Three characters from different stories are explored in this essay: the husband from Raymond Carver’s Cathedral, the narrator from Charlotte Perkins Gilman’s The Yellow Wallpaper, and Connie from Joyce Carol Oates’ Where Are You Going, Where Have You Been?
All three characters changed throughout the course of the story as a result of their decision to act on the situation they are facing.
All three characters go through three stages as they grow and change in the story. At the outset, they are presented in the status quo, which means their condition before they are confronted with a crucial situation. Then, as the situation arises, they consciously act upon it either to resolve the situation or to respond to a revelation. Finally, at the last stage, they are transformed and become different from who they were when their story began.
In Cathedral the narrator admits that he is not comfortable at the prospect of having a blind visitor in his house, especially one who has a past relationship with his wife. Repeatedly referring to his wife’s friend as “the blind man,” the narrator is surprised at finding him to be as normal as anybody, except only for his blindness (Carver 209). This underscores his prejudice against the man, an attitude reflected in the way he doubts the blind man’s capability to actually connect to another human being. He sees only the man’s handicap and thinks that it prevents him from living normally. He feels sorry for him that he never saw the face of his now dead wife, thinking that intimacy comes only from seeing the person you love.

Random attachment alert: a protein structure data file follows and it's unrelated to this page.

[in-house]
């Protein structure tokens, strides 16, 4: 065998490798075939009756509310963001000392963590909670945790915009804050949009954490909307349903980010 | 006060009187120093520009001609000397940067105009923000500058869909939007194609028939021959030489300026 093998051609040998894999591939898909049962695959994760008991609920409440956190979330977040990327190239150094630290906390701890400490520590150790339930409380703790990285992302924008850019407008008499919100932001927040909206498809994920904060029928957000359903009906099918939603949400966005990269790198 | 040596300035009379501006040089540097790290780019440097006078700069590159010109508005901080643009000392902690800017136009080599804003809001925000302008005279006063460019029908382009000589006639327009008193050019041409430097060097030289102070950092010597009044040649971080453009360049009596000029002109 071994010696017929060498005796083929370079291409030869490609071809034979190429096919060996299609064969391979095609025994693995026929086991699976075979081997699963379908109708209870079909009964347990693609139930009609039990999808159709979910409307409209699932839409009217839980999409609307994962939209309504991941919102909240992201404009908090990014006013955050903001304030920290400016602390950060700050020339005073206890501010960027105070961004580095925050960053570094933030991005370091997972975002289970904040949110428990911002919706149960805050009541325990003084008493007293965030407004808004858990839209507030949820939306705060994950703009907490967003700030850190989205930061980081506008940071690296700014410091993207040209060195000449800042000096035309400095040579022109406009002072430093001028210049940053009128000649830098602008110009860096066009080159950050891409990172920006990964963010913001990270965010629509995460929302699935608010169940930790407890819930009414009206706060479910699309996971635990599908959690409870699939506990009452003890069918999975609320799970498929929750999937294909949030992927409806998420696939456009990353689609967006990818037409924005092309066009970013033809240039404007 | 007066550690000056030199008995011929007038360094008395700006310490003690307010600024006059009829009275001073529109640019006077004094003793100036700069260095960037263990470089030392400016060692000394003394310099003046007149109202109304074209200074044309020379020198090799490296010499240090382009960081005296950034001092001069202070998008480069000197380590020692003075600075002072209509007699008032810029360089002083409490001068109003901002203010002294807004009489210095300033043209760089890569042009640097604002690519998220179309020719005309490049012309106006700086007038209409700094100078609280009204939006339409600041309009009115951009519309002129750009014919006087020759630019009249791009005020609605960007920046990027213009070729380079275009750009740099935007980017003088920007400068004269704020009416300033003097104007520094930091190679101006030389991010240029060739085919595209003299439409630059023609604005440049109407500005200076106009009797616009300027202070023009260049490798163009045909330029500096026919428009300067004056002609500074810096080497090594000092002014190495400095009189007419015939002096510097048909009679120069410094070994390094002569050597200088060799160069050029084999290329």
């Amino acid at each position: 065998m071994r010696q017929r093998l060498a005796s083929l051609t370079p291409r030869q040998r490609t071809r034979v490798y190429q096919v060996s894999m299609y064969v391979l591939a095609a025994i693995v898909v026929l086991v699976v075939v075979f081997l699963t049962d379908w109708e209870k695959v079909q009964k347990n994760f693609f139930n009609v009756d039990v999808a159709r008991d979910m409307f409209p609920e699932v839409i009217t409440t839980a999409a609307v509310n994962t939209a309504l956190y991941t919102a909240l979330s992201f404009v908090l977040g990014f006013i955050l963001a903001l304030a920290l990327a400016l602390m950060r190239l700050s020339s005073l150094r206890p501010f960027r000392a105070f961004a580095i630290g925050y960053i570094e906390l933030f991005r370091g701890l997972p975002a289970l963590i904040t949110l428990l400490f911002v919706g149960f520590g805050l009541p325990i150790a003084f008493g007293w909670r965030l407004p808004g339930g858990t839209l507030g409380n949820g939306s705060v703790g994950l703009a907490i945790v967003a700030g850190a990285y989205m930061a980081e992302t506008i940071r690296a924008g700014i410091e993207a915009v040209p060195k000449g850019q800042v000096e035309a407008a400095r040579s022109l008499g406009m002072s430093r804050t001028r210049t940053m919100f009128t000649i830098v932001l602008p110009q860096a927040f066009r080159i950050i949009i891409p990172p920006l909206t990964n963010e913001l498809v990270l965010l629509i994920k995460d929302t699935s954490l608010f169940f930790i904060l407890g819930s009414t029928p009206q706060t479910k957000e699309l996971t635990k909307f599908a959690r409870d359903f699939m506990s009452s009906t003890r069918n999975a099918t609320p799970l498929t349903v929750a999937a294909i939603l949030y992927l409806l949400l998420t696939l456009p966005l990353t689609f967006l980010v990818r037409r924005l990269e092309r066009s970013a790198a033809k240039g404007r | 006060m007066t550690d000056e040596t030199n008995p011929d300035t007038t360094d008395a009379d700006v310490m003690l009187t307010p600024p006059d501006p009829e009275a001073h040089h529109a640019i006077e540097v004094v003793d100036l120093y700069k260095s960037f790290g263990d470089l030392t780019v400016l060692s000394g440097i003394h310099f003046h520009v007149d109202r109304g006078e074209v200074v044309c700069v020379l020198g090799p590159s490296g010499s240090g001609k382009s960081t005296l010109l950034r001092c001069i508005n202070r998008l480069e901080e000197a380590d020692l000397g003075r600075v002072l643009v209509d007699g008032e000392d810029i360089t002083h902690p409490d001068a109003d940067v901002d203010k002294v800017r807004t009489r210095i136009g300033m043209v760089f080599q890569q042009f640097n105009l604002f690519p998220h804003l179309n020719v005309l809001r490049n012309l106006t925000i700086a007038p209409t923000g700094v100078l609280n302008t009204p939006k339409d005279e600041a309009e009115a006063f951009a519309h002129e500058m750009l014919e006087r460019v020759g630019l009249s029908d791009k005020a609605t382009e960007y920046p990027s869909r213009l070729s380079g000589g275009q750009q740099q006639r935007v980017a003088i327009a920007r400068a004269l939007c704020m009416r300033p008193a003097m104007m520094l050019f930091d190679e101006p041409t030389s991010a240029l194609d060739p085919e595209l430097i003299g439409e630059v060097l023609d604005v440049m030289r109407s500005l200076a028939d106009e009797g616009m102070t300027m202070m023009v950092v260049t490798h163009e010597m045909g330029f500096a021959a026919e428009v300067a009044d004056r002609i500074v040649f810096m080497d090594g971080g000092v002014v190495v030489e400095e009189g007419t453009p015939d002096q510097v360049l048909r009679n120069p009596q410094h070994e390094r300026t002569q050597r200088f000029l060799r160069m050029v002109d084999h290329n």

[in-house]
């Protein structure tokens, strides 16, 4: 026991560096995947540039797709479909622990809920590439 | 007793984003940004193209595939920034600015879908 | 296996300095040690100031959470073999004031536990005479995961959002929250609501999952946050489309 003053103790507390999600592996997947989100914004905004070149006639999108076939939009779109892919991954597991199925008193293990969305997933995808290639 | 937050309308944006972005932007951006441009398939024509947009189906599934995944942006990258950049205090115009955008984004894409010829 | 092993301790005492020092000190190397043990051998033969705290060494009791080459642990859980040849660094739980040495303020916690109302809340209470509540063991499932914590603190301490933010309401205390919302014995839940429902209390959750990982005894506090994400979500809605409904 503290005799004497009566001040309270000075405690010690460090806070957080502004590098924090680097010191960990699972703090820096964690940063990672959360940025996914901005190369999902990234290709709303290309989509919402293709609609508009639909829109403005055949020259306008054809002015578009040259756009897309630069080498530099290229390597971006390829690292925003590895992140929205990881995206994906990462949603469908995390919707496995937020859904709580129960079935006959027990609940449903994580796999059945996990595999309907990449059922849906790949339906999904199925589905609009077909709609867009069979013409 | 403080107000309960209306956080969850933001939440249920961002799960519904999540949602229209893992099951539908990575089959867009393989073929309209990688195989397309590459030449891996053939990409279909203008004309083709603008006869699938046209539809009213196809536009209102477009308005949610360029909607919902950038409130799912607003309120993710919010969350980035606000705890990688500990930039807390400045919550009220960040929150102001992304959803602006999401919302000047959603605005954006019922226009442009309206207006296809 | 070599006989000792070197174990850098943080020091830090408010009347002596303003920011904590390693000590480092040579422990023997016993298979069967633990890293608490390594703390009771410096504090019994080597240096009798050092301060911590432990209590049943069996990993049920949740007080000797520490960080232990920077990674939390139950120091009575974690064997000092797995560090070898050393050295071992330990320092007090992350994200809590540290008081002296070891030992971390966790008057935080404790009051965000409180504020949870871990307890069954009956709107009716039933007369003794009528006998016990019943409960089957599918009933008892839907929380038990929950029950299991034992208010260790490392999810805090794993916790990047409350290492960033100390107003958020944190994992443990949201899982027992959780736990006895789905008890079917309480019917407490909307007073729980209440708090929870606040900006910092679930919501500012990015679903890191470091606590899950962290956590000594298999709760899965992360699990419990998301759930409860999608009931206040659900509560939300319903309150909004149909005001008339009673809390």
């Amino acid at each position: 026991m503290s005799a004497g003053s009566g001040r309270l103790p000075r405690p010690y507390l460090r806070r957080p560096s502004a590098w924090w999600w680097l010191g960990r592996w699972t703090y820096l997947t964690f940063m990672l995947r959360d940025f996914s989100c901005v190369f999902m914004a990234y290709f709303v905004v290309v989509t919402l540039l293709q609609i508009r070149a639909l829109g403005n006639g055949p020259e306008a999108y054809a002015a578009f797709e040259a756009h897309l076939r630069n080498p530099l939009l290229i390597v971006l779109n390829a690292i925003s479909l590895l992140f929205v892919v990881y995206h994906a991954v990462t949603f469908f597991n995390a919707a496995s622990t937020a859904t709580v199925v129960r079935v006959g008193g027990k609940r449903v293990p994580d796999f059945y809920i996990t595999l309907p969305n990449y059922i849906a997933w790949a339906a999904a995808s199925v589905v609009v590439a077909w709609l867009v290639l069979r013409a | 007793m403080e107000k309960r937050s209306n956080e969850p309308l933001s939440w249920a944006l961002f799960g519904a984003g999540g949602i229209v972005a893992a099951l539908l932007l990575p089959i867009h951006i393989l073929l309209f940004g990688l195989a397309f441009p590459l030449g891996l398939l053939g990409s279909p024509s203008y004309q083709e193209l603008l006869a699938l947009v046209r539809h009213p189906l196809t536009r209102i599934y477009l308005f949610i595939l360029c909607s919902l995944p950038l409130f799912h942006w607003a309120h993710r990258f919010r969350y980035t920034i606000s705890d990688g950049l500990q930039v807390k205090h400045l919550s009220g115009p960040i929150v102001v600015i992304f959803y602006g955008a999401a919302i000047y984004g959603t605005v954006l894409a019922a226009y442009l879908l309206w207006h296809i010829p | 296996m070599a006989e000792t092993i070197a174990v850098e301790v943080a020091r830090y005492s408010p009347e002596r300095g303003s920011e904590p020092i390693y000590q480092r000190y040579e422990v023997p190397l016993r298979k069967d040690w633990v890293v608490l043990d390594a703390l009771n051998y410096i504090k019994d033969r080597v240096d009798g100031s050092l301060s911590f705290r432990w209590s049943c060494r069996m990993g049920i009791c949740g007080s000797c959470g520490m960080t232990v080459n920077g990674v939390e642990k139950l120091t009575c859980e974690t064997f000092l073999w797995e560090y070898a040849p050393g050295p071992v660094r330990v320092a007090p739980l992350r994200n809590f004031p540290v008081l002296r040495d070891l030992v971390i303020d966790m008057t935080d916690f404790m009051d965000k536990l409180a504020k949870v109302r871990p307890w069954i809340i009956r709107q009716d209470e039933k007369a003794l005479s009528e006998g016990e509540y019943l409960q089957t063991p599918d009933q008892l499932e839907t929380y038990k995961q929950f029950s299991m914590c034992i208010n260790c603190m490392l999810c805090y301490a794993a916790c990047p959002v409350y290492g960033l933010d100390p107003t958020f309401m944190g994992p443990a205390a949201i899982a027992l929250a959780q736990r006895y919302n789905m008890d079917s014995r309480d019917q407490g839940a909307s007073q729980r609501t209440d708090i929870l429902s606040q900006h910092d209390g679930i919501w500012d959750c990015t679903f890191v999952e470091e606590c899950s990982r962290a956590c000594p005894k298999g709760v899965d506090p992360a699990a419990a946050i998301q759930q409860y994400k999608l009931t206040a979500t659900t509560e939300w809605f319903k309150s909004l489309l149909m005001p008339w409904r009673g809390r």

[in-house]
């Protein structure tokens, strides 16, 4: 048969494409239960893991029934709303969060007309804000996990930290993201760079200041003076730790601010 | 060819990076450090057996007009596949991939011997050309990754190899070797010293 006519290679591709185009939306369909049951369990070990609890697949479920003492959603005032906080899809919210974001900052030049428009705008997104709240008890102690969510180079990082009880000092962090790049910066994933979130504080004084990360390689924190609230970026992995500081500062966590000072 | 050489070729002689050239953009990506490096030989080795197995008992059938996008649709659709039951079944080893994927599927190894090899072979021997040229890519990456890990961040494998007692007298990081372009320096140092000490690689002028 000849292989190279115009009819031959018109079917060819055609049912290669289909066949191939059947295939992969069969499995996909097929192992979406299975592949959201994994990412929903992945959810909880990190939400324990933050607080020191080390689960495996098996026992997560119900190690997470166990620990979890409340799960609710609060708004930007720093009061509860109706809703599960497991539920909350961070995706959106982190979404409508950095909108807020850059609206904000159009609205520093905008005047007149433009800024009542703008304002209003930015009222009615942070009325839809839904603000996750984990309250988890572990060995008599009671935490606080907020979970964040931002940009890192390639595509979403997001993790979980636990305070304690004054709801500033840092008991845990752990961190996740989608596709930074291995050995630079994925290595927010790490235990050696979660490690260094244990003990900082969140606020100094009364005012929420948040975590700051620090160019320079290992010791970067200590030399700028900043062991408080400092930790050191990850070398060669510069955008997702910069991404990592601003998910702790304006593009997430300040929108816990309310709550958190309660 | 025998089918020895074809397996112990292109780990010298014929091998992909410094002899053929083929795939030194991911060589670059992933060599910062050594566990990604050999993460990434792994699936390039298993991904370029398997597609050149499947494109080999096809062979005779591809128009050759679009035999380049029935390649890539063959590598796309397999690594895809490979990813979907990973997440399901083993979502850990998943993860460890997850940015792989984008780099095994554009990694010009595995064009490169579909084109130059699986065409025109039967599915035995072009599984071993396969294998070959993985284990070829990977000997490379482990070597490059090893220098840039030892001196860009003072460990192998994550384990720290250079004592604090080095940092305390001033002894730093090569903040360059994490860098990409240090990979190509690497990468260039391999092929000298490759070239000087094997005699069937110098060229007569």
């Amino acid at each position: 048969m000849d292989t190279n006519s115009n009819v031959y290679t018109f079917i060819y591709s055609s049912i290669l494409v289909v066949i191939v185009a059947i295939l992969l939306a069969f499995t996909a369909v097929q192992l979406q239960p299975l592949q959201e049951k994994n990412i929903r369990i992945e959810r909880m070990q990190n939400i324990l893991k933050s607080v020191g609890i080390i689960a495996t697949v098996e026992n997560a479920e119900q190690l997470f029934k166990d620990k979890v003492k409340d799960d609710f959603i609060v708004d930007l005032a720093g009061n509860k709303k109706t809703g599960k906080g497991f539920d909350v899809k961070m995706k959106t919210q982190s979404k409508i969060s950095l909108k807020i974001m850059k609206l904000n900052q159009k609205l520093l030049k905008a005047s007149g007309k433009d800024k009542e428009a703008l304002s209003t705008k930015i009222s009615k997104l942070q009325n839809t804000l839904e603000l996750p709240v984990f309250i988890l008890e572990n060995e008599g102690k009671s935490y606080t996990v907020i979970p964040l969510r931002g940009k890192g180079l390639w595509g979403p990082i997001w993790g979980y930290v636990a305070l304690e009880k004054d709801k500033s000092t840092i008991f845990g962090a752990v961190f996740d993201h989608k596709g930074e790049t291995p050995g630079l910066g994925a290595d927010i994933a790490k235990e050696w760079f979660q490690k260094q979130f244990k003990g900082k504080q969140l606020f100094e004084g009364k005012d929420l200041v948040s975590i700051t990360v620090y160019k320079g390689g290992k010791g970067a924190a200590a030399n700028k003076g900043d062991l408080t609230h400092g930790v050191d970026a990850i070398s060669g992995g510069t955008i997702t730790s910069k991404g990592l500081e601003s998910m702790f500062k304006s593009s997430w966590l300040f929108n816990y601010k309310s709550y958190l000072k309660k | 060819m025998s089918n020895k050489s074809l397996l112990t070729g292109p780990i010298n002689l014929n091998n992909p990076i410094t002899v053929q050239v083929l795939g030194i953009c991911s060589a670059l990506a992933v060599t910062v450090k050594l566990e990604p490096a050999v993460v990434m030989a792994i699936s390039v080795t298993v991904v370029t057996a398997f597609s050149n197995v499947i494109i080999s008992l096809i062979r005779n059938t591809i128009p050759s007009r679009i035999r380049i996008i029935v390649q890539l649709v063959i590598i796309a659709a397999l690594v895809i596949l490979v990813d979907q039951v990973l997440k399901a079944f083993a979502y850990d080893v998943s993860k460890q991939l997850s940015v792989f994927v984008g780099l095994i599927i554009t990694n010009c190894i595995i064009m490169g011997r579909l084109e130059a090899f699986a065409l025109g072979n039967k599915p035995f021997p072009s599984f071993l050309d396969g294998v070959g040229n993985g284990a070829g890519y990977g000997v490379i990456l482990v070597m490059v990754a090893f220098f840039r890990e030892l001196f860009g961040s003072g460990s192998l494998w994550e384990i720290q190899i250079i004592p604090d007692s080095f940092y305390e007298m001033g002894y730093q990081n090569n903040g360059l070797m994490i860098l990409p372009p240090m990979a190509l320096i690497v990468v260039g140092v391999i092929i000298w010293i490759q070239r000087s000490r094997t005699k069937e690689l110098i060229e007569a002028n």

As the night progressed, however, the narrator discovers that Robert, the blind man, is interesting and every bit as normal as he is—smoking cigar, drinking scotch, devouring dinner by himself. The narrator discovers that despite what Robert lacks, he connects with others, maybe even deeper than he can. When Robert asks him to describe the cathedral being shown on the television, the narrator fails to make him see what a cathedral looks like. Robert then asks him to sketch it instead, but they have to do it together. As Robert holds his hand, following his movement, the narrator finds himself guided by Robert rather than the other way around. It is now Robert who makes him to see the cathedral. With his eyes closed as if he were blind, the narrator experiences a profound human connection. He discovers, as a result of his act to follow Robert, that human connection has no boundaries.
In The Yellow Wallpaper, the narrator goes through the same stages of being at a status quo, acting upon a situation, and eventually, transforming. At the beginning of the story, the main character is diagnosed with neurosis and is ordered to take rest in order to be cured from her condition. She is prohibited to do normal activities and even her private activity which is journal writing is taken away from her, “he [John] hates to have me write a word” (Gilman 420) leaving her with no means of expressing herself. This represses her individuality.